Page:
Top bicycle crash injuries to know about (and go to the ER for)
According to studies on bicycle injuries, about 70% of the injuries occurred to men. An overwhelming percentage involves children aged 5 to 17, while about half the patients coming into E.R. involved limbs, contusions, abrasions, lacerations, face and head injuries, and more. Alcohol use and the absence of helmets were also contributing factors to these frightening statistics.
Everyone who rides a bike for fun, eco-friendly travel or sports faces many injuries risks, from inexperienced children riders to seasoned elder cyclists. In addition, most cyclists fall victim to car drivers, thus engaging in myriad subsequent health, monetary, and legal problems. Vulnerable and risking their physical integrity or life every day in the streets, cyclists need to know what they could face out there – medically and legally.
First things first, you should know that if someone injures you in a bike accident, your should seek immediate medical attention and contact a Columbia bicycle accident attorney to discuss your case. Even if you’re partly to blame for the accident, you might be entitled to compensation for your injuries. Of course, let’s all hope it will not be your or your child’s case, but it’s better to be prepared.
Typical bicycle injuries
Bicycle injuries range from simple falls to serious collisions with motor vehicles. According to research, bicycle accidents sent about 2.2 million children to emergency rooms for treatment. The patient list included kids from the age of 5 to 17 aged6 and 2015. A 10-year study of bicycle injuries found that an average of 600 bike injuries happens each day.
- Arm injuries made up 36% of the injuries, which made them the most common. Leg injuries followed closely at 25%
- Both face and head/neck injuries comprised 15% of the total injuries.
- Bruises and scrapes were treated in 29% of cases.
- Traumatic brain injuries occurred in 11% of cases.
As you know, all these injuries generally have serious, life-threatening consequences, so wearing a helmet still proves to be the best strategy for preventing concussions or traumatic brain injuries.
That’s why parents should force the issue and ensure their kids always wear a helmet when riding. That’s regardless of whether your state has a helmet law or not.
Increased bike riders in response to closed public transportation
Parents can hardly prevent their kids from riding bicycles. It’s an important rite of passage, and bike exercise provides many health benefits. People of all ages ride bicycles, and bike ridership increased dramatically during the Cov-19 quarantine. Unfortunately, increased bike riding has a high price. In the U.K., pedestrians took to their bicycles in record numbers because public transportation was closed. Many people commuted to work on bikes, and bicycle ride-sharing programs flourished. The same occurrences were common in the United States and other countries.
However, the costs of this return to nature included remodeling downtown areas to make them more appealing to bike traffic. The result was an increase in accidents and legal debates sparking all over. Many injuries occurred because bike riders insisted on their rights, which offended many motorists. Moreover, adult bike riders often take greater risks, such as riding between cars in traffic jams, making problems for themselves, the cars, and the pedestrians.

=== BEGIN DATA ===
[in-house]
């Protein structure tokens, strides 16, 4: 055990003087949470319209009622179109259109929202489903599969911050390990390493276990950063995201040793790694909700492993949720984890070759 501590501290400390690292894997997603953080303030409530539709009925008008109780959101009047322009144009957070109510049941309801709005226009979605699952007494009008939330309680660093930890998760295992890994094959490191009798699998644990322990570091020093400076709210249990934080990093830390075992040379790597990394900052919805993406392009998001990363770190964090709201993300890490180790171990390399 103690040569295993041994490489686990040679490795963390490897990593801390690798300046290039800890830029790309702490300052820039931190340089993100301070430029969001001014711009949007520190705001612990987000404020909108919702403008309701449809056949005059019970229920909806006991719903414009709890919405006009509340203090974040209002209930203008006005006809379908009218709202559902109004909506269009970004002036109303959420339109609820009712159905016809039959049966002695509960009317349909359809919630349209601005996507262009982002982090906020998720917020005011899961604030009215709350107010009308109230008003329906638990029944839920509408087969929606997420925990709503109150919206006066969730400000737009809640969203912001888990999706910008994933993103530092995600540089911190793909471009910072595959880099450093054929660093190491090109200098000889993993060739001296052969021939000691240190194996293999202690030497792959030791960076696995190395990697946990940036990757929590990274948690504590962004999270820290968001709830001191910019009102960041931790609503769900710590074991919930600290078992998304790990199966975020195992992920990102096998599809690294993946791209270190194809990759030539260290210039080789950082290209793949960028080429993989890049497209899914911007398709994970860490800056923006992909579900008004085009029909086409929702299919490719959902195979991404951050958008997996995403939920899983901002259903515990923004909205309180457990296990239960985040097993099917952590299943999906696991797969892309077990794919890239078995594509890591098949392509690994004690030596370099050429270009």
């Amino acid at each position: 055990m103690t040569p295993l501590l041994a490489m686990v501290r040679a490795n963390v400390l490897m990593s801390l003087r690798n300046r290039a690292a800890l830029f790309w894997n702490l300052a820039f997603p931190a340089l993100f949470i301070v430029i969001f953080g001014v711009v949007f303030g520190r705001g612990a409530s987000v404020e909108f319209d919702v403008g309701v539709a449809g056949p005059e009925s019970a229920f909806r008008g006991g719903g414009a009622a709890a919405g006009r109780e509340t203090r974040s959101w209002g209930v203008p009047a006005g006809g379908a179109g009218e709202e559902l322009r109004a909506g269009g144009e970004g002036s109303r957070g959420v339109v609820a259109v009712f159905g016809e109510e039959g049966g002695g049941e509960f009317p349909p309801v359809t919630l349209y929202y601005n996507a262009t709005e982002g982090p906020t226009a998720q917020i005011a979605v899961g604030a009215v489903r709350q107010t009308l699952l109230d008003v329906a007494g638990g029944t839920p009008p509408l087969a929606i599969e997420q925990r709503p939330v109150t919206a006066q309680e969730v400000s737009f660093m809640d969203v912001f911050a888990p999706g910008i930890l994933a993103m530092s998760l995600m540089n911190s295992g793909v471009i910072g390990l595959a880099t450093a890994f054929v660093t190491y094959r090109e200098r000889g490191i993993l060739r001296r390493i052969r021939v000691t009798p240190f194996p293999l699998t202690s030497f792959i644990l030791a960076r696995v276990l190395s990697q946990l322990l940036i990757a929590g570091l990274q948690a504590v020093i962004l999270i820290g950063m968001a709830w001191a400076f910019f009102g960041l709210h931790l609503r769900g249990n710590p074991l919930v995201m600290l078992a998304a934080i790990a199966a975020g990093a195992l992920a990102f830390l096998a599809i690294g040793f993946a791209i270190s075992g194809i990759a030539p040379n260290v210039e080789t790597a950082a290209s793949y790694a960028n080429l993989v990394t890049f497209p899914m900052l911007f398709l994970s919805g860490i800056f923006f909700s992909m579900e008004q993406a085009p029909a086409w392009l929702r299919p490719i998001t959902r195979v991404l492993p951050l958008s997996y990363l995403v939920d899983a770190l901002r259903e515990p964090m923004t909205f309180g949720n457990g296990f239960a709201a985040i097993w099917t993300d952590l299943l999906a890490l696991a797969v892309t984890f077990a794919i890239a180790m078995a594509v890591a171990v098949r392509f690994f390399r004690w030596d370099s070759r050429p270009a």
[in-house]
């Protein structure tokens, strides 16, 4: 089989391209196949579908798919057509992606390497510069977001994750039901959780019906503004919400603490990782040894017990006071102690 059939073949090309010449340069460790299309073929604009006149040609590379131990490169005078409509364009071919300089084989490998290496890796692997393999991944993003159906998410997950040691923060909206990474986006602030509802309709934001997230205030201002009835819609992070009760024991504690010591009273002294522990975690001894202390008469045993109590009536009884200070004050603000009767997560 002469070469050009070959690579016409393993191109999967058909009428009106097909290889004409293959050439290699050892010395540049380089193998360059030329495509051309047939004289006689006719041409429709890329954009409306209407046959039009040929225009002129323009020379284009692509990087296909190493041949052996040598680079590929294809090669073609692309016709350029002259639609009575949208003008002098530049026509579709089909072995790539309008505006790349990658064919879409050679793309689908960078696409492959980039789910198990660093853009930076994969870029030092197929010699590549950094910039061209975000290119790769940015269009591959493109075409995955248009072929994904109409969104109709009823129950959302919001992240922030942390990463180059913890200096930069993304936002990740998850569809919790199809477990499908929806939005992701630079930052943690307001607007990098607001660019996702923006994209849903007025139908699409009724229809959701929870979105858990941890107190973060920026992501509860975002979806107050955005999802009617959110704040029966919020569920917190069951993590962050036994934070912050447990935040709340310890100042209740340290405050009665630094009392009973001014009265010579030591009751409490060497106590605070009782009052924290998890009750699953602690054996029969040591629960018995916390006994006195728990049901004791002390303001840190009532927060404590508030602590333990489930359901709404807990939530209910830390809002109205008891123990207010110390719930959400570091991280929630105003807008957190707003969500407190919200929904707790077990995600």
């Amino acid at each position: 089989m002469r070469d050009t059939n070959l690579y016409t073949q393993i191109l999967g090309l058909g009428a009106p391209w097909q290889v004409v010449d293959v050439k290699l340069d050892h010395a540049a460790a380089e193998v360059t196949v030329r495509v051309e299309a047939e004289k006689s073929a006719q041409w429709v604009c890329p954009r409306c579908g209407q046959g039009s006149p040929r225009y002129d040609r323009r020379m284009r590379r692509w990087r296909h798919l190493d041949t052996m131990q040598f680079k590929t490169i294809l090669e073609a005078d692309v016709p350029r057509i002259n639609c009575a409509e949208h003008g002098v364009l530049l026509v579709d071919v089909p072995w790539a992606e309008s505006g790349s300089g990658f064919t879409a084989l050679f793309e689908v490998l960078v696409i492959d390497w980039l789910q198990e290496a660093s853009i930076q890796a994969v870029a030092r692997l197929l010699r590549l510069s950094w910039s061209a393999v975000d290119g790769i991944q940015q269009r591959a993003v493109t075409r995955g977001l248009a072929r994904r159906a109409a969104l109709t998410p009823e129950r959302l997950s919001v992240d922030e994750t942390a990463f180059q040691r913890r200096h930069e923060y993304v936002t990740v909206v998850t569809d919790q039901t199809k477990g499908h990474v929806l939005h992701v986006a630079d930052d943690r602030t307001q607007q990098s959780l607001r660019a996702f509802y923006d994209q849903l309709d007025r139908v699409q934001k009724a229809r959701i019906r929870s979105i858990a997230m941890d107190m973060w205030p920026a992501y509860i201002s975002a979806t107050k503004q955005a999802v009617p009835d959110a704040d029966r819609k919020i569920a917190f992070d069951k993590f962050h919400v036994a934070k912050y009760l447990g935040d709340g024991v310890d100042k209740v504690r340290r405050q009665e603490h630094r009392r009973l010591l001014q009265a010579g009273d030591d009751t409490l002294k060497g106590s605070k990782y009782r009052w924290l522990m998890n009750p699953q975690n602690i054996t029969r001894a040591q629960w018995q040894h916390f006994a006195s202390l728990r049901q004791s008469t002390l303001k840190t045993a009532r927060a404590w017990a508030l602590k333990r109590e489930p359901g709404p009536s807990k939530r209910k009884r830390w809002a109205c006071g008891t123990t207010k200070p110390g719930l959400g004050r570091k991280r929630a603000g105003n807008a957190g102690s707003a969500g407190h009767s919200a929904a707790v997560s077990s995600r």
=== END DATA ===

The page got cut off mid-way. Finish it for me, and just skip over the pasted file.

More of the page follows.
The most serious accidents
One study found that 37.4 people per 100,000 received severe injuries from riding bikes. Recreational biking accounts for 51% of injuries. Competitive cyclists, however, take the trophy because 85% of mountain bikers sustain injuries each year. In addition, about 8% to 10% of BMX bicycle owners get injured while performing stunts, but these injuries don’t involve vehicle collisions.
The most serious accidents in biking almost always result from cars vs. bicycle accidents. Statistics show that speeding causes most bike accidents from the biker’s viewpoint. Off-road bikes have been selling well, but that often results in accidents when a biker crosses the road unexpectedly.
Bicycle accidents affect adults as well as children, although adults tend to ride more aggressively. That doesn’t mean that cyclists are 100% responsible for all the accidents all the time. Motorists need to yield to bicyclists regardless of right-of-way if humanly possible – but they don’t always follow the written or unwritten laws either.
What is clear is that bike accidents account for 23,000 hospital admissions, 900 deaths, and 580,000 emergency room visits each year. In addition, the financial costs run more than $8 billion annually.
In some counties and cities, the courts deal with numerous bicycle accident cases where fault, liability, and responsibility are heavily debated and contested. Moreover, the law is an ever-evolving creature, and new laws change policies and rules for cyclists frequently – sometimes for the better, but sometimes for the worst.
Legislators are now looking sharply into the specificities of riding bikes or scooters, as accidents seem to multiply each year, claiming more and more lives. In this framework, it is best to follow the (current) law to a tee, wear protection gear, ride responsibly, and have legal help at the ready.
Story by Kerry Tucker. Early in his journalism college years, Tucker had a revelation: there were not nearly enough law communicators. Peoples’ difficulties in understanding the law, procedures, and how the justice system worked stemmed from the fact that no one took the patience to explain complicated matters to them. Therefore, he took upon him the task of helping people navigate legal matters easier. He works with attorneys and other legal journalists, and spends time doing research so that everyone – from a mother whose child got a bike injury to a company needing insurance counsel – to find the actionable answers they are looking for.